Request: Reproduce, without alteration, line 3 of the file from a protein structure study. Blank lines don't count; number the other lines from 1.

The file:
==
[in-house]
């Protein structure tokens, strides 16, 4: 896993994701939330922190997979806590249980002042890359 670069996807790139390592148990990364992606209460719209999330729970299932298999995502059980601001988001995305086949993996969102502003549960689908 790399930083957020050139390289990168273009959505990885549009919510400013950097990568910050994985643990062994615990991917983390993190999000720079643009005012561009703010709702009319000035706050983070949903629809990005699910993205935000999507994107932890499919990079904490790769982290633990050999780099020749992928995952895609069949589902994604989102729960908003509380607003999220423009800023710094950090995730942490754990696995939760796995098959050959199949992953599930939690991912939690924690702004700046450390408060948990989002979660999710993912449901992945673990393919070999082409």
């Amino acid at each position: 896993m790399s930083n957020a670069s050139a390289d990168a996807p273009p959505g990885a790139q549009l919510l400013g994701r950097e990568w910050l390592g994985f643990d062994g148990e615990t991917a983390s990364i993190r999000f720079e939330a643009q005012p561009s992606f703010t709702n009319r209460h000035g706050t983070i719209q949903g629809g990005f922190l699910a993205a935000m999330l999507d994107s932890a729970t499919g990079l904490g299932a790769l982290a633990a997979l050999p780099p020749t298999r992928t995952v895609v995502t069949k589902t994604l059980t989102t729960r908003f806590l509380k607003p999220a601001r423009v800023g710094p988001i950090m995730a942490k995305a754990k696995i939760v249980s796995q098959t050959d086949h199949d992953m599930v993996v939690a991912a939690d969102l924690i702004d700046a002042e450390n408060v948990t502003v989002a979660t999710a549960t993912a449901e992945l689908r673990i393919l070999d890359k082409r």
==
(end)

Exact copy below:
């Amino acid at each position: 896993m790399s930083n957020a670069s050139a390289d990168a996807p273009p959505g990885a790139q549009l919510l400013g994701r950097e990568w910050l390592g994985f643990d062994g148990e615990t991917a983390s990364i993190r999000f720079e939330a643009q005012p561009s992606f703010t709702n009319r209460h000035g706050t983070i719209q949903g629809g990005f922190l699910a993205a935000m999330l999507d994107s932890a729970t499919g990079l904490g299932a790769l982290a633990a997979l050999p780099p020749t298999r992928t995952v895609v995502t069949k589902t994604l059980t989102t729960r908003f806590l509380k607003p999220a601001r423009v800023g710094p988001i950090m995730a942490k995305a754990k696995i939760v249980s796995q098959t050959d086949h199949d992953m599930v993996v939690a991912a939690d969102l924690i702004d700046a002042e450390n408060v948990t502003v989002a979660t999710a549960t993912a449901e992945l689908r673990i393919l070999d890359k082409r």